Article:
ABFE is proud to present the latest released report:

The Case for Funding Black-Led Social Change

Redlining by Another Name: What the Data Says to Move from Rhetoric to Action
By: Emergent Pathways, LLC prepared for ABFE: A Philanthropic Partnership for Black Communities December 2019

ABFE: A Philanthropic Partnership for Black Communities (ABFE), recently conducted a study to learn how leaders of Black-led social change organizations in the United States and U.S. Territories describe their interactions with institutional philanthropy. The research had two purposes. The first was to build a body of information on the health and well-being of existing Black social change infrastructure in this country. The second was to use this information to inform the future actions of the Black Social Change Funders Network (BSCFN), as well as to encourage philanthropic staff, consultants and trustees to change the ways they think and act with Black-led organizations and Black communities.

During this time of confinement, take some time to explore ABFE's Knowledge Center, featuring timeless resources like:

-Interesting fact sheets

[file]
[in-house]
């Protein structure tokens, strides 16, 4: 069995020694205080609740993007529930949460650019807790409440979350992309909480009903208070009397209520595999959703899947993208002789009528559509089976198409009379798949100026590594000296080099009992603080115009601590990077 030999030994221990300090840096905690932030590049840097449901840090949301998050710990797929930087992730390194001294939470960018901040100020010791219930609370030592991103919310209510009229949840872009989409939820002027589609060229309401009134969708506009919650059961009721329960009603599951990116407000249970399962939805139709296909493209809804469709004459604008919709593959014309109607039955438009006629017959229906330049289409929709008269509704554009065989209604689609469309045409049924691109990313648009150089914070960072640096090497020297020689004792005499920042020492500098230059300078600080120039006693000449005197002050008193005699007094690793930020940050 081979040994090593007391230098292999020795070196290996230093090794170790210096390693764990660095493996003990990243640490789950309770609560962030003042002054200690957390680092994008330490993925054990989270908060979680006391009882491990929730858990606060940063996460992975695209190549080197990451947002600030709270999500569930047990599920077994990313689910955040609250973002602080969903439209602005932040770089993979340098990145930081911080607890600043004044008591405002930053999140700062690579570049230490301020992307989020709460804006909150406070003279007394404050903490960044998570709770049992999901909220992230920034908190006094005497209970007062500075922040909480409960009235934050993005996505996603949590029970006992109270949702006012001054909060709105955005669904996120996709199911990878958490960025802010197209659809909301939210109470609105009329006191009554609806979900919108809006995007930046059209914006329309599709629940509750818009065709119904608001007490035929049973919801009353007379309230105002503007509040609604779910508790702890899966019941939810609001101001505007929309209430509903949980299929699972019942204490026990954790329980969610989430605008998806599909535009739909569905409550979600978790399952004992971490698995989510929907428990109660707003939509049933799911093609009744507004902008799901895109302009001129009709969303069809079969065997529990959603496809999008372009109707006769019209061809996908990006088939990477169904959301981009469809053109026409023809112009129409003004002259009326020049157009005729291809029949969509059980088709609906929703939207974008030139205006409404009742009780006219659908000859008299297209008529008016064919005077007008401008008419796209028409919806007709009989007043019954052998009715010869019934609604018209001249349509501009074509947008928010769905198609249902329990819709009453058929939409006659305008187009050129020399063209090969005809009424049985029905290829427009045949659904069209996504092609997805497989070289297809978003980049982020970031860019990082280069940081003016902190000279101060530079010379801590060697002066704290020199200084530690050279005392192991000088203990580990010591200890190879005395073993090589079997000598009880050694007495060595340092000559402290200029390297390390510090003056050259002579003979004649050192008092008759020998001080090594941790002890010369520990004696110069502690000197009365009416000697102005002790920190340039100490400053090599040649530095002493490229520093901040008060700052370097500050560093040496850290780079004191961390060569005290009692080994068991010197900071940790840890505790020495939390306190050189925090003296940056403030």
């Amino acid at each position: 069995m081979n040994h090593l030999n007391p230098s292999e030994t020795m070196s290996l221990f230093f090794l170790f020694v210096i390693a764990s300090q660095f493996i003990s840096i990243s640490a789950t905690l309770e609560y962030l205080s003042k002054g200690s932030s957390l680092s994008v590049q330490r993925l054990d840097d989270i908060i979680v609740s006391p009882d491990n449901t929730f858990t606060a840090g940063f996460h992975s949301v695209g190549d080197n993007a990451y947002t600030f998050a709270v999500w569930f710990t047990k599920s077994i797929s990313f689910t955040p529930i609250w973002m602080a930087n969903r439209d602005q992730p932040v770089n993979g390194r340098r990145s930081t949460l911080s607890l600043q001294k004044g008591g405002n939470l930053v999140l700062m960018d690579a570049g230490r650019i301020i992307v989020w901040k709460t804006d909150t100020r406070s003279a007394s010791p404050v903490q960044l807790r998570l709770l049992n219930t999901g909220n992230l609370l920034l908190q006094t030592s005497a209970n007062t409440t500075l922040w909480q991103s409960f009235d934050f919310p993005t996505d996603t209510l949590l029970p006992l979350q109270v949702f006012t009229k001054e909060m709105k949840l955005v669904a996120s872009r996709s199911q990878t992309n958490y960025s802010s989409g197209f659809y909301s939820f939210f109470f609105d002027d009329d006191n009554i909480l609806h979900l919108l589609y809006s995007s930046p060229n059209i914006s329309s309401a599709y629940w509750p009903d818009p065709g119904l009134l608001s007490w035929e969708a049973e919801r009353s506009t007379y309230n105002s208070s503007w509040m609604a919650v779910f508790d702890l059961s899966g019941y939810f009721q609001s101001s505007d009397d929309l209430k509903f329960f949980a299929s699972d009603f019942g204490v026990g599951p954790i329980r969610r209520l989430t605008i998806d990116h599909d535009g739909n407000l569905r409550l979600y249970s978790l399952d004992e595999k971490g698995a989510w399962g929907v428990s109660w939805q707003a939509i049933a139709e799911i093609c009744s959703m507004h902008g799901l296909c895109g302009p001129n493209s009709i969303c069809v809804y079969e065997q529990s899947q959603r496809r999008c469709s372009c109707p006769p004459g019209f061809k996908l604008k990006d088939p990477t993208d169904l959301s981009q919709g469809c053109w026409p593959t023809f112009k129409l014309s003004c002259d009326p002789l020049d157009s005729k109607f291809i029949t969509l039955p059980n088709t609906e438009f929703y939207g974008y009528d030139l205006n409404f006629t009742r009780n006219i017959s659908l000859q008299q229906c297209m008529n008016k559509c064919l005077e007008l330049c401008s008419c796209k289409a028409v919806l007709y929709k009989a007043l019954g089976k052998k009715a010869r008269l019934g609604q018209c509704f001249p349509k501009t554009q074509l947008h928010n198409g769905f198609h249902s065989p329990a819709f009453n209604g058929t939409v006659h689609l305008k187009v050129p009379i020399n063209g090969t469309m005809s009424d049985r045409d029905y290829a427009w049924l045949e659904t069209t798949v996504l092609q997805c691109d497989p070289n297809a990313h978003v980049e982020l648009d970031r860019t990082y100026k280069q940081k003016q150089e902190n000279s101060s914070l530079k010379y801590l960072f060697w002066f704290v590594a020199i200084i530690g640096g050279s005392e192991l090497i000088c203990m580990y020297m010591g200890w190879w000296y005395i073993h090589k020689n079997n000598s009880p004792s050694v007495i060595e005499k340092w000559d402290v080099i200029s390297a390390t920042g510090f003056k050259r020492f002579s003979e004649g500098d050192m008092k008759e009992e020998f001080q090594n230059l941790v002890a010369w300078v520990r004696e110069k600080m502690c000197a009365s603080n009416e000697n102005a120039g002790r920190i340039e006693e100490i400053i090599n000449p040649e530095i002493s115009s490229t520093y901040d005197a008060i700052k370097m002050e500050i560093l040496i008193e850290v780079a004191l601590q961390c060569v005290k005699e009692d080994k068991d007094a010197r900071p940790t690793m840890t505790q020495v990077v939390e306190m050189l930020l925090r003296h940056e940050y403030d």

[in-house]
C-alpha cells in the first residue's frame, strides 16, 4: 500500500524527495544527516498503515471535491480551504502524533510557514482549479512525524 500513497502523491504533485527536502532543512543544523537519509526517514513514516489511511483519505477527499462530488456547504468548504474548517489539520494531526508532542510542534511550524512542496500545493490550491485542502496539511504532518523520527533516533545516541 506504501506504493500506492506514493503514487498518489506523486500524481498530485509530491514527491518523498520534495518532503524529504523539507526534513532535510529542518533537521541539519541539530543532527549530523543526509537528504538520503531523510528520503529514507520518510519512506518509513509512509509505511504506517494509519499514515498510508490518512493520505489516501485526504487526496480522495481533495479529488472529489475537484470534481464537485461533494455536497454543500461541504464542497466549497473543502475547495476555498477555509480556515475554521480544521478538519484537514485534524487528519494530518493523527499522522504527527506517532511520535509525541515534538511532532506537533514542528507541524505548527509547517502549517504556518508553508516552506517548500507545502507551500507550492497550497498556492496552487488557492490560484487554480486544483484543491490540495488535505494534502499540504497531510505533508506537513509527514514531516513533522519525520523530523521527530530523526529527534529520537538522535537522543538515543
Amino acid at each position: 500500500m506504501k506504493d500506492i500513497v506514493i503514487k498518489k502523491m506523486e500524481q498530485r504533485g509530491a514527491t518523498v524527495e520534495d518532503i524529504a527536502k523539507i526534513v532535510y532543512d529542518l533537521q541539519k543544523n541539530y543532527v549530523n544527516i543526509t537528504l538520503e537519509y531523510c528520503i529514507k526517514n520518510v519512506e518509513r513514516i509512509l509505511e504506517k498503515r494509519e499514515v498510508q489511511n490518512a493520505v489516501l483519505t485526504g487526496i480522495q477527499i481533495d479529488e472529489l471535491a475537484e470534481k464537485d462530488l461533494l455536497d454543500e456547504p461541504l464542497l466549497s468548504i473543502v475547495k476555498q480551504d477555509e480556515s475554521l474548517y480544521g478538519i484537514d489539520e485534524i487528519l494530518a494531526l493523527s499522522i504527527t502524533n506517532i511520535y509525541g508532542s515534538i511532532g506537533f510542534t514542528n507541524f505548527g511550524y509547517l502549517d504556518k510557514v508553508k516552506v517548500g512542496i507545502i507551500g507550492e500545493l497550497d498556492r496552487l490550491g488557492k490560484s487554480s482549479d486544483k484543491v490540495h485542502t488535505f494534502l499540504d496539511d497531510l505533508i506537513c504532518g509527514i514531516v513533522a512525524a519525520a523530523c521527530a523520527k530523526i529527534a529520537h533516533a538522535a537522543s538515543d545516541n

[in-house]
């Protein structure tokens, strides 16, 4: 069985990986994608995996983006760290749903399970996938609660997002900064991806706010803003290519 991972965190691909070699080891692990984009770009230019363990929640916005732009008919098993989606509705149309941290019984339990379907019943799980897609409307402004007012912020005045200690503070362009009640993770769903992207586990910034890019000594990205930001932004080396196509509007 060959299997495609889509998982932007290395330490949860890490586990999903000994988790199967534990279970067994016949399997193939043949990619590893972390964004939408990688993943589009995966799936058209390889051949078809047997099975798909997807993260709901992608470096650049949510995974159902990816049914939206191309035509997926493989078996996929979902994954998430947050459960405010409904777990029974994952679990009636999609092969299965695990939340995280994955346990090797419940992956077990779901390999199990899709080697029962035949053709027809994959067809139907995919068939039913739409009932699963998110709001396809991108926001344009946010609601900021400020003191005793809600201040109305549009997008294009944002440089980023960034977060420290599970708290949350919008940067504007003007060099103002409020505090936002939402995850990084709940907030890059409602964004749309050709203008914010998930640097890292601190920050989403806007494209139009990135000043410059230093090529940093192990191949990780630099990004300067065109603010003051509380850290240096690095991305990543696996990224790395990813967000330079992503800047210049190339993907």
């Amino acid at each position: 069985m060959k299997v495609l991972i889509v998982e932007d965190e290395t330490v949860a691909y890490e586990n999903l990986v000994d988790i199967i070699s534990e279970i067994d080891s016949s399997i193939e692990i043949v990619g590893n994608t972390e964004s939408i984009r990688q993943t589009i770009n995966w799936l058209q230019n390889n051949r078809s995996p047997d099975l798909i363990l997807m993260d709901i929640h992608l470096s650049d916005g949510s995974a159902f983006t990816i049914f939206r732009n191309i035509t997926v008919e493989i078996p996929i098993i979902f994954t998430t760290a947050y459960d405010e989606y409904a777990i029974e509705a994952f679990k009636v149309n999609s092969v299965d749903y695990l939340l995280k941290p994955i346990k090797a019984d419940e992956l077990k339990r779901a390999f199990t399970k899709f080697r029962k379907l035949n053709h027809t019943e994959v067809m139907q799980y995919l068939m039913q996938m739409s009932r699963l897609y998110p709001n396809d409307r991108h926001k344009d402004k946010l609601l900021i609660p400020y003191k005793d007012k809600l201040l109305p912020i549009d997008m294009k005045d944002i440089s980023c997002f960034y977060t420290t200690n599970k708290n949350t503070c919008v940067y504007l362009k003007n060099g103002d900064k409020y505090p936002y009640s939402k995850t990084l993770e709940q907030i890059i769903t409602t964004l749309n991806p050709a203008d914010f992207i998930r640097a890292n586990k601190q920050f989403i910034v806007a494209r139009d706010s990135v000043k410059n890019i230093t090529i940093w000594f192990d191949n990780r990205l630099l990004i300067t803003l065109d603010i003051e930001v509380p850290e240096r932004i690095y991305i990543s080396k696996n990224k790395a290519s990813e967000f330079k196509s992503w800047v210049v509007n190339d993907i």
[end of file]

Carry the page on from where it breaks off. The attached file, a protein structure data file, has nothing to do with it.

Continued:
-Valuable Connection -Past webinars
Member Spotlight
Veteran African American leaders in philanthropy gathered together at the SNAAP-ABFE Reception during the 2019 SECF 50th Anniversary Annual Meeting in Atlanta.
SNAAP 2.0 Organizing Committee Kick-Off

By Atiba Mbiwan
Executive Director
The Zeist Foundation
 
For more than a decade, the Southeastern Network for African Americans in Philanthropy (SNAAP) has participated in ABFE’s Black Philanthropic Network and it has collaborated with ABFE on several events, including co-sponsoring receptions at the Annual Meeting of the Southeastern Council of Foundations (SECF) in the fall season.

At the 2019 SECF Annual Meeting in Atlanta, which happened to mark SECF’s 50 th Anniversary, SNAAP and ABFE co-hosted a reception that featured remarks from SECF President & CEO Janine Lee, ABFE President Susan Batten and several other African American leaders. With more than 75 philanthropic representatives in the reception room at this November 2019 SECF gathering, a promise was made by SNAAP leaders in Atlanta that a new SNAAP entity – SNAAP 2.0 , would be created in the new year with a commitment to build a viable regional organization.

Since its birth in fall 2002, SNAAP was born with a regional vision but it remained an Atlanta based network of philanthropic leaders for almost 18 years. In 2020, the regional vision is starting to take shape thanks to folks stepping up to serve as volunteers on the SNAAP 2.0 Organizing Committee . At the first virtual convening in May 2020 there were representatives from 11 southeastern states (Virginia, N. Carolina, S. Carolina, Georgia, Florida, Alabama, Tennessee, Kentucky, Arkansas, Mississippi and Louisiana) and the U.S. Virgin Islands participating with enthusiasm.

For the remainder of 2020, the Organizing Committee members will continue communicating, coordinating and collaborating to build a SNAAP 2.0 organization that can rise up in 2021 to promote philanthropy in the African American community in the south and beyond!